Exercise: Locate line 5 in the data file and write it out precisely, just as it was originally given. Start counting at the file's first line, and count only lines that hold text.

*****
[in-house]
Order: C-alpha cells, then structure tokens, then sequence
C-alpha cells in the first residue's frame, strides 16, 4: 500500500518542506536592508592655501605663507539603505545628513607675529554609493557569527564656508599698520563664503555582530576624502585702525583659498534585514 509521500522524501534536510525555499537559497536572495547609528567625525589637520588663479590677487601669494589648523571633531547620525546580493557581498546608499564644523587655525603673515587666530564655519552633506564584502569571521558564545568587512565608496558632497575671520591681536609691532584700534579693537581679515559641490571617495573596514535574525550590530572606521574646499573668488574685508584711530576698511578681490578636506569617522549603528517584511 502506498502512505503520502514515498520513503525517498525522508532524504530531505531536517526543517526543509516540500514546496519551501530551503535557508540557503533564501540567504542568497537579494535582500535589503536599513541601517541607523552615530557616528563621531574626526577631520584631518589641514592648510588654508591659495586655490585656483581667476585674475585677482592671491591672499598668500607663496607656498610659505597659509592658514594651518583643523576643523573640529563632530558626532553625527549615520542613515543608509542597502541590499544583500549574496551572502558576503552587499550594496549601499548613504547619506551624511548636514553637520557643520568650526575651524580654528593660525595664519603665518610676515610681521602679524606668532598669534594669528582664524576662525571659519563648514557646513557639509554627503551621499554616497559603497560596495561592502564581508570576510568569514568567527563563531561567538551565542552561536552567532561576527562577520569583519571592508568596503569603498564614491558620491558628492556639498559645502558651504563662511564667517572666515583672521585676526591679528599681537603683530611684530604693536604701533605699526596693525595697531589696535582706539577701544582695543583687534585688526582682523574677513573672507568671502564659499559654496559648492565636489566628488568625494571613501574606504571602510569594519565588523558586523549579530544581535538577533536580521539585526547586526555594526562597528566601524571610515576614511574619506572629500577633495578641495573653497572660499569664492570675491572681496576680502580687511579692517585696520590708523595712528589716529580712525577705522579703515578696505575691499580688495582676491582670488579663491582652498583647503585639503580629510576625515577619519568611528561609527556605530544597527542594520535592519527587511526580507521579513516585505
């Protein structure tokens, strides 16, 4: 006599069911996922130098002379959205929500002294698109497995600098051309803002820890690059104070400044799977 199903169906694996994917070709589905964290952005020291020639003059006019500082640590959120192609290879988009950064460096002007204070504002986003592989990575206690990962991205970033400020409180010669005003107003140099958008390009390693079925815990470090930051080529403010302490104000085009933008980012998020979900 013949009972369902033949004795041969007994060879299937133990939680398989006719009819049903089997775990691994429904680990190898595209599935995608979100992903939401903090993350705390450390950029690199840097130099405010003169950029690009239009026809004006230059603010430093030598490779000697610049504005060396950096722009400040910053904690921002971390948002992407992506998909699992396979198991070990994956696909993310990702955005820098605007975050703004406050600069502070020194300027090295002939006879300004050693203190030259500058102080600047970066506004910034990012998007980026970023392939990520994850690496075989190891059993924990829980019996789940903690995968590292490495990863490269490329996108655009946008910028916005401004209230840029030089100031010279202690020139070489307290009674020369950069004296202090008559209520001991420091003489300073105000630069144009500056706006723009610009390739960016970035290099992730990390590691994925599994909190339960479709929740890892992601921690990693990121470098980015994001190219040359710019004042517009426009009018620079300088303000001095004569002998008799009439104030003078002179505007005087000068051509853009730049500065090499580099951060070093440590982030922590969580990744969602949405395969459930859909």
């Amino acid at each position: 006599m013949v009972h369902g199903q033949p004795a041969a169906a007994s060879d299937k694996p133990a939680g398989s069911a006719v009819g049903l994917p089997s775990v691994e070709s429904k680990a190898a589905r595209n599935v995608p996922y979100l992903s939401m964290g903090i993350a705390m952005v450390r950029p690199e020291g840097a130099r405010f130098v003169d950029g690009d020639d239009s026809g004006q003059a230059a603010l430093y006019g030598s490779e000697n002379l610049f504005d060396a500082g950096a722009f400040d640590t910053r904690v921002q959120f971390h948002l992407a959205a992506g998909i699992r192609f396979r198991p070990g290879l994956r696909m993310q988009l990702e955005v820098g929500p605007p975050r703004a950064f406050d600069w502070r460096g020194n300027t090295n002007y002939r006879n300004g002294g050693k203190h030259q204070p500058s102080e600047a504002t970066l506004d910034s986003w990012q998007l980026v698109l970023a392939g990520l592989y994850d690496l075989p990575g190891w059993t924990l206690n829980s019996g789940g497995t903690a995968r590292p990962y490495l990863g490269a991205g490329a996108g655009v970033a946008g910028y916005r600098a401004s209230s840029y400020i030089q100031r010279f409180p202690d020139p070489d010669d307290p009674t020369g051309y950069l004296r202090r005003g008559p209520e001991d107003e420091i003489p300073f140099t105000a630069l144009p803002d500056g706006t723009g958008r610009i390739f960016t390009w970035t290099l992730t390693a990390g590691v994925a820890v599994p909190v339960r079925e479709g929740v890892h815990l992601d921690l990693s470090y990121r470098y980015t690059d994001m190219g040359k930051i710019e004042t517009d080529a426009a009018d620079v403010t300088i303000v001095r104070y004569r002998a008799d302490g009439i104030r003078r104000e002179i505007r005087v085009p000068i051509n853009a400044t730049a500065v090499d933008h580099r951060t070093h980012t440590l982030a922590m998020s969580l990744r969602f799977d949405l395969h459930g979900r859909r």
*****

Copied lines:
């Amino acid at each position: 006599m013949v009972h369902g199903q033949p004795a041969a169906a007994s060879d299937k694996p133990a939680g398989s069911a006719v009819g049903l994917p089997s775990v691994e070709s429904k680990a190898a589905r595209n599935v995608p996922y979100l992903s939401m964290g903090i993350a705390m952005v450390r950029p690199e020291g840097a130099r405010f130098v003169d950029g690009d020639d239009s026809g004006q003059a230059a603010l430093y006019g030598s490779e000697n002379l610049f504005d060396a500082g950096a722009f400040d640590t910053r904690v921002q959120f971390h948002l992407a959205a992506g998909i699992r192609f396979r198991p070990g290879l994956r696909m993310q988009l990702e955005v820098g929500p605007p975050r703004a950064f406050d600069w502070r460096g020194n300027t090295n002007y002939r006879n300004g002294g050693k203190h030259q204070p500058s102080e600047a504002t970066l506004d910034s986003w990012q998007l980026v698109l970023a392939g990520l592989y994850d690496l075989p990575g190891w059993t924990l206690n829980s019996g789940g497995t903690a995968r590292p990962y490495l990863g490269a991205g490329a996108g655009v970033a946008g910028y916005r600098a401004s209230s840029y400020i030089q100031r010279f409180p202690d020139p070489d010669d307290p009674t020369g051309y950069l004296r202090r005003g008559p209520e001991d107003e420091i003489p300073f140099t105000a630069l144009p803002d500056g706006t723009g958008r610009i390739f960016t390009w970035t290099l992730t390693a990390g590691v994925a820890v599994p909190v339960r079925e479709g929740v890892h815990l992601d921690l990693s470090y990121r470098y980015t690059d994001m190219g040359k930051i710019e004042t517009d080529a426009a009018d620079v403010t300088i303000v001095r104070y004569r002998a008799d302490g009439i104030r003078r104000e002179i505007r005087v085009p000068i051509n853009a400044t730049a500065v090499d933008h580099r951060t070093h980012t440590l982030a922590m998020s969580l990744r969602f799977d949405l395969h459930g979900r859909r």